Profile: Stephen Kelly, director, BBC people

Despite being at the ‘Beeb’ for almost two of its most turbulent years, Stephen Kelly, director of BBC People and a self-confessed Dr Who fan, still believes it’s “a privilege” to work there. And not just because he can see first hand the creativity that goes into making the TV shows he so enjoyed in his youth.

Kelly, who joined as head of the HR division in October 2006, claims a job at the iconic media organisation is one of the most sought after in the world. The statistics back up the argument. The BBC gets 32 million hits per year on its jobs website. For an organisation of 25,000 people, the competition for each role is intense.

The BBC brand is undoubtedly a huge attraction for those looking to break into or develop a career in media, as is the sheer variety of jobs on offer. “People make a decision to join because of the breadth of roles they can work in here,” Kelly says.

“There is no other broadcaster that has the opportunities we have here. You can have a very varied career. Media is also an interesting sector to be involved in, with the way audiences are consuming news and information.”

Change management

Kilmarnock-born Kelly, 42, joined the broadcaster after seven years at BT. During his time at the communications giant he undertook three major roles, joining initially as compensation strategy director, before taking on a global organisational development role based in the US.

“I joined the company at the height of the dotcom bubble, so going through its burst and the pain of that was an experience,” Kelly explains.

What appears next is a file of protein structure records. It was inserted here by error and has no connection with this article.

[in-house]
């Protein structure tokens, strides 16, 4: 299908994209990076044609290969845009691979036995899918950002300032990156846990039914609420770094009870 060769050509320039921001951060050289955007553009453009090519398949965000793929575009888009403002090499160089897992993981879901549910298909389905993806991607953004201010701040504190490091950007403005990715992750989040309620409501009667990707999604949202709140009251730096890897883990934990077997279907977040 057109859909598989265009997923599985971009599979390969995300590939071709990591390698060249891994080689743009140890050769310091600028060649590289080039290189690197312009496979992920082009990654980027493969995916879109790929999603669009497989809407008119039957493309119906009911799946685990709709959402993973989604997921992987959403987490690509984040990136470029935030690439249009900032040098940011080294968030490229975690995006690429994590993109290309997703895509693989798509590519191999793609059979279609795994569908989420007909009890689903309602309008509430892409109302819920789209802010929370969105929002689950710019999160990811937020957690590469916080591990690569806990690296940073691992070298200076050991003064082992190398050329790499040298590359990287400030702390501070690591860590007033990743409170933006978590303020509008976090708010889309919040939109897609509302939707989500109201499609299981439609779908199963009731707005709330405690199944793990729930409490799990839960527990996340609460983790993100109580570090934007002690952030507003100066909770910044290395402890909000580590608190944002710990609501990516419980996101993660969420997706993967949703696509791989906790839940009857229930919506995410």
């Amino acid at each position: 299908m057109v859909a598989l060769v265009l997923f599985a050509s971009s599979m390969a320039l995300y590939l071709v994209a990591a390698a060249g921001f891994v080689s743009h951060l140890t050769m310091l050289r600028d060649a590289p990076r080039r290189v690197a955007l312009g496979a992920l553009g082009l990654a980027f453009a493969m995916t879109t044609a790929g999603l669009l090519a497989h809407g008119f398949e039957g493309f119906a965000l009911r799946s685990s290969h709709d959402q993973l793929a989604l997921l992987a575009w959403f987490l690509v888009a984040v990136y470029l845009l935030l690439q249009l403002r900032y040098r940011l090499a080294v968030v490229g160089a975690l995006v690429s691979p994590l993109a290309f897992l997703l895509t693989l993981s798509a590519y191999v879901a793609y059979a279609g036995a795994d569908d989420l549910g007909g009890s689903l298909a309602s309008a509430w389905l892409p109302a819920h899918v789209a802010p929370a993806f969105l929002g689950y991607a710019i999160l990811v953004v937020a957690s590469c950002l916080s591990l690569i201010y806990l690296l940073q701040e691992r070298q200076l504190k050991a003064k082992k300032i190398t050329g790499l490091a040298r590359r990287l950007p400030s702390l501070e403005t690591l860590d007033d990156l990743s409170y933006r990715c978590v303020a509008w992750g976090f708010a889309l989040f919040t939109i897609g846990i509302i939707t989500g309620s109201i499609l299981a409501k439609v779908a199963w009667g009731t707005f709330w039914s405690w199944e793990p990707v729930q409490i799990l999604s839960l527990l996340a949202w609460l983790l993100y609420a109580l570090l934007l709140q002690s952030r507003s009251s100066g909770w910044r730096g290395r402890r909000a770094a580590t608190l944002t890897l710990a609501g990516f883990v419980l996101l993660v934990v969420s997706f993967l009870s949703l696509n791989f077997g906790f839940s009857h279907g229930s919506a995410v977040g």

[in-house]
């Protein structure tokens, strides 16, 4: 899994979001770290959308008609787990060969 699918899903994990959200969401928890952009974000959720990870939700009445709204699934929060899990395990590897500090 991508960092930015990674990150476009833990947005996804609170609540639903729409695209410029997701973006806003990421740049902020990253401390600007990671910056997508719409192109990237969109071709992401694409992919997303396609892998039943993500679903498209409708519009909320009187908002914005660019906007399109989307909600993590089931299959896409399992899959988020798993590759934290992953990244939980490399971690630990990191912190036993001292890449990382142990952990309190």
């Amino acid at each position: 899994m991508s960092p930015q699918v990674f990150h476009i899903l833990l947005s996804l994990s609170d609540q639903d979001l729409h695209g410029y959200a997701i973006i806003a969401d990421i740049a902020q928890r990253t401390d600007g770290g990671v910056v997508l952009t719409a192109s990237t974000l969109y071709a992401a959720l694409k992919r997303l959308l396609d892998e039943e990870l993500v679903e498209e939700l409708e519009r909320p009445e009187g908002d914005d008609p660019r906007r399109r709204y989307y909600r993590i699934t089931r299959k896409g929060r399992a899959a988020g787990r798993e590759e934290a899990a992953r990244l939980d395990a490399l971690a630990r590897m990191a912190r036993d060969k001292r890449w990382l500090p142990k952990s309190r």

He was appointed chief HR and change officer in early 2002, driving the overall people agenda within BT Global Services, the company’s business networks arm.

Landing the top HR job at the BBC was, in part, due to Kelly’s track record in change management in large and complex organisations. The corporation is undergoing the biggest shake-up in its 86-year history with the ongoing development of its digital, online and mobile services, the continued success of iPlayer, which allows viewers to catch up with the latest TV shows online, and a major relocation of some departments to Manchester by 2011.

Kelly says his HR team is playing a fundamental role in managing this change, a major part of which is overseeing the BBC’s £100m HR outsourcing contract.

Outsourced HR

The 10-year deal was signed in February 2006 by Kelly’s predecessor Stephen Dando in a bid to save millions of pounds and streamline HR services such as recruitment and pay administration. As part of the deal, HR headcount was drastically reduced and 260 people transferred to outsource provider Capita. But broadcasting union Bectu, which represents a large proportion of BBC employees, claims problems persist with the contract, with staff complaining of poor service and mistakes with pay.

Kelly admits the organisation is still experiencing a few contractual problems, but says he is confident that benefits will start to be realised in the next 12 months. “Having been involved in outsourcing deals for many years at BT, the challenge is that it takes you at least three years before you see any benefit,” he says.

“You are educating people working for the outsourcer, you’re educating your own people to work in a different way, and you’re educating HR people to think differently.”

Despite this, Kelly says the job is as enjoyable as he’d hoped it was going to be. One surprise is the sheer scale of the day-to-day running of the corporation. “The BBC is not a steady state organisation, it’s a 24-hour a day, 365 days a year operation, year after year,” he says.

“You don’t realise the scale when you are part of the audience. You make the assumption when you go home at night and watch a programme that the place has closed down, far from it.”